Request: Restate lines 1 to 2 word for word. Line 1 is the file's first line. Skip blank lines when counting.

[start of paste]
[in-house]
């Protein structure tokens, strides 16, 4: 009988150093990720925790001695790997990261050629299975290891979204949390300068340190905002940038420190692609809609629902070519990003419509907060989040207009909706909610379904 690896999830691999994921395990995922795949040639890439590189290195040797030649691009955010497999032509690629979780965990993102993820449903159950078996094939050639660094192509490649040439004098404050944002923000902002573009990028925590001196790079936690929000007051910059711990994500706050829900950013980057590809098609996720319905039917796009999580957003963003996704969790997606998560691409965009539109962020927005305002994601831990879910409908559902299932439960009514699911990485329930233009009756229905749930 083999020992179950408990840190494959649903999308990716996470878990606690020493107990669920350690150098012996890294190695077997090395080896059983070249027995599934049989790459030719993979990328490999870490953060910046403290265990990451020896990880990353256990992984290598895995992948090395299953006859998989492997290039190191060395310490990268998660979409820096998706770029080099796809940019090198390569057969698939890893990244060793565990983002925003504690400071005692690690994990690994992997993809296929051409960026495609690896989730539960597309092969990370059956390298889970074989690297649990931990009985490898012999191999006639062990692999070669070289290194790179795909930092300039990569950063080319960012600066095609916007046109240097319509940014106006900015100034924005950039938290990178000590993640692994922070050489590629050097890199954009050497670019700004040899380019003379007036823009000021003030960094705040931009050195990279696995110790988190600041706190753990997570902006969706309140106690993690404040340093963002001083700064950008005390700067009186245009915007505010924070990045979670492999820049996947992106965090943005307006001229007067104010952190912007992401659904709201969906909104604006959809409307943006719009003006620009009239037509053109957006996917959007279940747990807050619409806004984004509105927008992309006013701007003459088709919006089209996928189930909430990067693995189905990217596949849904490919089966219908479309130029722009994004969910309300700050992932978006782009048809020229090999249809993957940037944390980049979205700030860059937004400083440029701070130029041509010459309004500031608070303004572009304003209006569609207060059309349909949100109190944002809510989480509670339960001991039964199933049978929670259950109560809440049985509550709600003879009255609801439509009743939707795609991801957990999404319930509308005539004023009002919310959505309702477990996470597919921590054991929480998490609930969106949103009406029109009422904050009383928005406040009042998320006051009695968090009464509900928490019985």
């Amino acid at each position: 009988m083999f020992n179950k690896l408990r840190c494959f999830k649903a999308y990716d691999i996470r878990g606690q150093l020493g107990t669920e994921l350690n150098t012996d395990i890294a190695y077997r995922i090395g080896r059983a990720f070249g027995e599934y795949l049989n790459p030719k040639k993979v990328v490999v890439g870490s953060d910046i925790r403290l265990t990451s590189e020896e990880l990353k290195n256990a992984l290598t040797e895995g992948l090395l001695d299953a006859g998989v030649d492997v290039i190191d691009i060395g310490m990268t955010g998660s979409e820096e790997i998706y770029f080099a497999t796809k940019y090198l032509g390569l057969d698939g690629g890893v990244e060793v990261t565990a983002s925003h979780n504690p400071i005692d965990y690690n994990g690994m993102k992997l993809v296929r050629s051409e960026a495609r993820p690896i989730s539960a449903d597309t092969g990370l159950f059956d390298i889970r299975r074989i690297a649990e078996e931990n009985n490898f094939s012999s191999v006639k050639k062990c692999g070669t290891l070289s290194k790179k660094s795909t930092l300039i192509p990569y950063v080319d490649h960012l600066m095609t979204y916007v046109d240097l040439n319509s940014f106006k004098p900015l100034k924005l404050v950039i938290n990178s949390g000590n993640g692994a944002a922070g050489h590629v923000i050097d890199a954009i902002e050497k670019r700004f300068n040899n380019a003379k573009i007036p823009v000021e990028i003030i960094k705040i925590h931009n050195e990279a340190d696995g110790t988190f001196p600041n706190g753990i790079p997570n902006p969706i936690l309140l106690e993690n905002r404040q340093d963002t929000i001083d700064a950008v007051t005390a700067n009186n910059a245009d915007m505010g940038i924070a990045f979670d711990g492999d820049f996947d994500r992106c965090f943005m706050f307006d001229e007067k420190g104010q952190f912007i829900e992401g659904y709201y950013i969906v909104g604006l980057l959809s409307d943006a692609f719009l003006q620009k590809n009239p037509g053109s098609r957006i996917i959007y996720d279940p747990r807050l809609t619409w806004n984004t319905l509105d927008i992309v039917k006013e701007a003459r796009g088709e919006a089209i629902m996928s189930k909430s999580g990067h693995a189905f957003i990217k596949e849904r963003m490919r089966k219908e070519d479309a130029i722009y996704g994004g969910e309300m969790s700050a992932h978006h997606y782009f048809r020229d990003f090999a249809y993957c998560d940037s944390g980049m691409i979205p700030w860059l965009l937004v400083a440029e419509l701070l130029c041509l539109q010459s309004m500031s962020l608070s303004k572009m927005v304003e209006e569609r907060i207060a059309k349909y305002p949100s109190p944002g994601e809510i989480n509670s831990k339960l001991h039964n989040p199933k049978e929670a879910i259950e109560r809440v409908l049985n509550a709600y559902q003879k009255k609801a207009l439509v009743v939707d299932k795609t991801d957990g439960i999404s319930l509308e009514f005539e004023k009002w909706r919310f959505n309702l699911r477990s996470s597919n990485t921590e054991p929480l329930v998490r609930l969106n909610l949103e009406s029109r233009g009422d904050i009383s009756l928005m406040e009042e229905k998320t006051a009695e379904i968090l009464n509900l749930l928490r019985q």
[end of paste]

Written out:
[in-house]
């Protein structure tokens, strides 16, 4: 009988150093990720925790001695790997990261050629299975290891979204949390300068340190905002940038420190692609809609629902070519990003419509907060989040207009909706909610379904 690896999830691999994921395990995922795949040639890439590189290195040797030649691009955010497999032509690629979780965990993102993820449903159950078996094939050639660094192509490649040439004098404050944002923000902002573009990028925590001196790079936690929000007051910059711990994500706050829900950013980057590809098609996720319905039917796009999580957003963003996704969790997606998560691409965009539109962020927005305002994601831990879910409908559902299932439960009514699911990485329930233009009756229905749930 083999020992179950408990840190494959649903999308990716996470878990606690020493107990669920350690150098012996890294190695077997090395080896059983070249027995599934049989790459030719993979990328490999870490953060910046403290265990990451020896990880990353256990992984290598895995992948090395299953006859998989492997290039190191060395310490990268998660979409820096998706770029080099796809940019090198390569057969698939890893990244060793565990983002925003504690400071005692690690994990690994992997993809296929051409960026495609690896989730539960597309092969990370059956390298889970074989690297649990931990009985490898012999191999006639062990692999070669070289290194790179795909930092300039990569950063080319960012600066095609916007046109240097319509940014106006900015100034924005950039938290990178000590993640692994922070050489590629050097890199954009050497670019700004040899380019003379007036823009000021003030960094705040931009050195990279696995110790988190600041706190753990997570902006969706309140106690993690404040340093963002001083700064950008005390700067009186245009915007505010924070990045979670492999820049996947992106965090943005307006001229007067104010952190912007992401659904709201969906909104604006959809409307943006719009003006620009009239037509053109957006996917959007279940747990807050619409806004984004509105927008992309006013701007003459088709919006089209996928189930909430990067693995189905990217596949849904490919089966219908479309130029722009994004969910309300700050992932978006782009048809020229090999249809993957940037944390980049979205700030860059937004400083440029701070130029041509010459309004500031608070303004572009304003209006569609207060059309349909949100109190944002809510989480509670339960001991039964199933049978929670259950109560809440049985509550709600003879009255609801439509009743939707795609991801957990999404319930509308005539004023009002919310959505309702477990996470597919921590054991929480998490609930969106949103009406029109009422904050009383928005406040009042998320006051009695968090009464509900928490019985």